Film Review: THE GREAT GATSBY
Visually sumptuous with fabulous music and gorgeous movie stars telling a tale of love, jealousy, materialism and self creation. Baz Lurhmanns "The Great Gatsby" is a real crowd pleaser... Naomi Rossdeutscher
I have watched Robert Redford and Mia Farrow in the 1974 version of "The Great Gatsby" many, many times over the years and I don't care what people say, I love it.
I tried to see Baz Lurhmanns version with an open mind, without comparing, but that turned out to be impossible with such strong memories of Redfords subtly, his lines, expressions, outfits, strangely his bathing suit and the house. I remember the frustrating tragic turns in the story and Mia Farrows 'Daisy' as a perfectly vacuous, uncaring dope.
In that earlier film, Gatsby seemed more mysterious and coolly refined, and the parties felt more real. But that's okay... I love that film and now here's a new one to love, packaged up nicely in modern technology.
WHAT'S IT ABOUT?
"The Great Gatsby" follows would-be writer Nick Carraway as he leaves the Midwest and comes to New York City in the spring of 1922, an era of loosening morals, glittering jazz, bootleg kings, and sky-rocketing stocks. Chasing his own American Dream, Nick lands next door to a mysterious, party-giving millionaire, Jay Gatsby, and across the bay from his cousin, Daisy, and her philandering, blue-blooded husband, Tom Buchanan. Nick is drawn into the captivating world of the super rich, their illusions, loves and deceits. As Nick bears witness, within and without of the world he inhabits, he pens a tale of impossible love, incorruptible dreams and high-octane tragedy, and holds a mirror to our own modern times and struggles.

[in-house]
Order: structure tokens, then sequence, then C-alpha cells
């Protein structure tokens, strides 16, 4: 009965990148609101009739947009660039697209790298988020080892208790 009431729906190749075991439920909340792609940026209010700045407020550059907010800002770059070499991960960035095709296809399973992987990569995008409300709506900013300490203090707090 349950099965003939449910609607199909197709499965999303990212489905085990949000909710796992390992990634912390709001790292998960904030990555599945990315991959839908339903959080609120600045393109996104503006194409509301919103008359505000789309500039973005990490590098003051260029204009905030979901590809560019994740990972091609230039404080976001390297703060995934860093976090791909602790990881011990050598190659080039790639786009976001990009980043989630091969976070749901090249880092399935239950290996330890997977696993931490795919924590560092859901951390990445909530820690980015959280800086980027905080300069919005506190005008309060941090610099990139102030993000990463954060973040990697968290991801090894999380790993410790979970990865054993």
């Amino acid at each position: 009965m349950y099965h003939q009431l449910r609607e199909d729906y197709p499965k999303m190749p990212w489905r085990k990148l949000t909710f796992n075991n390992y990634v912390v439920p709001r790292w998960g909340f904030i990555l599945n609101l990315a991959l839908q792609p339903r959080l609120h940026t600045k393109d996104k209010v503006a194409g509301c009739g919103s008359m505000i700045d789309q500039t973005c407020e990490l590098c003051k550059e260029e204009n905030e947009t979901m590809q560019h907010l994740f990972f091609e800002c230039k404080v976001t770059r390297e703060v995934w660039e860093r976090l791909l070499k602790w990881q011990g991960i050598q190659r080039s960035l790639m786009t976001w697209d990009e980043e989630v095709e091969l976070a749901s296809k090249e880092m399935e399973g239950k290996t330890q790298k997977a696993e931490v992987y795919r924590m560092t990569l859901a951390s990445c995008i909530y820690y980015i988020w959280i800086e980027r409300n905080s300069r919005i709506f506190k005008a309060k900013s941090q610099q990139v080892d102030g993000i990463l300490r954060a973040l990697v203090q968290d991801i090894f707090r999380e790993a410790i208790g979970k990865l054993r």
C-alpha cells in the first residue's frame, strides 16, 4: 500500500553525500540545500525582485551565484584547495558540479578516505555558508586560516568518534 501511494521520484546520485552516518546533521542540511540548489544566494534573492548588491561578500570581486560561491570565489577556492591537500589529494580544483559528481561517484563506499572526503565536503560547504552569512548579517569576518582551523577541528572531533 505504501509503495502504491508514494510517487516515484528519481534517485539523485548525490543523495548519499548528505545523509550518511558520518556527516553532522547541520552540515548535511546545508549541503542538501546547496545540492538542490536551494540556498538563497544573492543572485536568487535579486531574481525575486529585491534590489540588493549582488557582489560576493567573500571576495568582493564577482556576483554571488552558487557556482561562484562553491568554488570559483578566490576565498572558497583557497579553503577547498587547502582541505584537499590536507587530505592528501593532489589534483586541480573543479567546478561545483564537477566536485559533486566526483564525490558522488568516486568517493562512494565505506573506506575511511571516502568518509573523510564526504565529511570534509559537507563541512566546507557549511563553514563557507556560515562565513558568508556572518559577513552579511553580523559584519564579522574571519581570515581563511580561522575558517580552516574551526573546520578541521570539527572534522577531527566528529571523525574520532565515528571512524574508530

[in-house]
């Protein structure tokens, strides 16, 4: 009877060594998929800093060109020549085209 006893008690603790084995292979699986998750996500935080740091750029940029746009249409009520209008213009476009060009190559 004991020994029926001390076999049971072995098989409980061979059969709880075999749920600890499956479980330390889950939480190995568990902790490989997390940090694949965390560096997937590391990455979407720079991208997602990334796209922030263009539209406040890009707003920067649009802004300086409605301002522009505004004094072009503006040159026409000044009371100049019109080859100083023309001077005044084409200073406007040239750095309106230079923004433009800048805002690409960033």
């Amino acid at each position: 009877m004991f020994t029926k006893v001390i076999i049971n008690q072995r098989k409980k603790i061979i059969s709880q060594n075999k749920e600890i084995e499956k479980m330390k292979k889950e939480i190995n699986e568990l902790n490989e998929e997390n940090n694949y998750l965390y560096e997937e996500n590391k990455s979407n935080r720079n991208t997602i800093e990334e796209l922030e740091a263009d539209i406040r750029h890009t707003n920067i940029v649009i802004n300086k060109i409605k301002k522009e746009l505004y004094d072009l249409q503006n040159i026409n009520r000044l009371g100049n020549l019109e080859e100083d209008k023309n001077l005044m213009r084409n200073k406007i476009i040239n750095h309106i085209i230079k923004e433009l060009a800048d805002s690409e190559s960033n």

Baz Lurhmanns "Romeo and Juliet" is one of my 'all time' favourite films, everything about it was fabulous in my mind, but I never fully appreciated his other films until I watched them a couple of times, and then they got better and better. I like the way he stages scenes, the theatricality, the music and costumes. Baz and CM create spectacular cinematic experiences, so when I heard they were making this film I just smiled and thought, "Of course. That's got to be great"
And the Lurhmann's have delivered just as expected. The set design and costumes are elaborate, detailed and glorious, the parties - full of fake, pretentious and mostly uninvited people, are such amazing fun that IF they could be found, we'd all be there.
The always compelling Leonardo DiCaprio plays Jay Gatsby with such vulnerability and passion you have to love him.
My next favourite was Toby Maguire. And I bet everyone is talking about Elizabeth Debicki, the 22 year old who studied acting in Victoria, Australia, she lights up the screen with her angular photogenic face and modelesque figure and what a coo for her to act along seasoned players after having only a bit part in one other film before.
Toby Maguire plays Nick Carraway, the story teller, who arrives in the American East from out West wanting to learn about bonds and make some easy money. He gets lured to the lavish summer parties and is moved by Jay Gatsby's longing for his one true love, but in the end Carraway is so affected by tragedy and disgusted by shallow people, lies and the moral decay, that he returns home to the Midwest feeling like a wreck and wanting something real.
Carey Mulligan plays airy, flirtatious, spoilt Daisy, the woman Gatsby has never forgotten. I imagine any woman today would choose the handsome, ambitious Gatsby over Daisy's dud of a husband, who's a cheater and a racist, but Daisy turns out to be a careless coward.
Isla Fisher and Joel Edgerton fit the bill and deliver the goods, but it's Leo, the music and the visual style that shines most for me. I only wish there wasn't so much voice over and explanation about Gatsby's past.
"Gatsby? What Gatsby?" Daisy's line from the trailer keeps running through my brain. In the book Gatsby says, "Her voice is full of money." I say, "This film is full of money... and making a bit of dough too"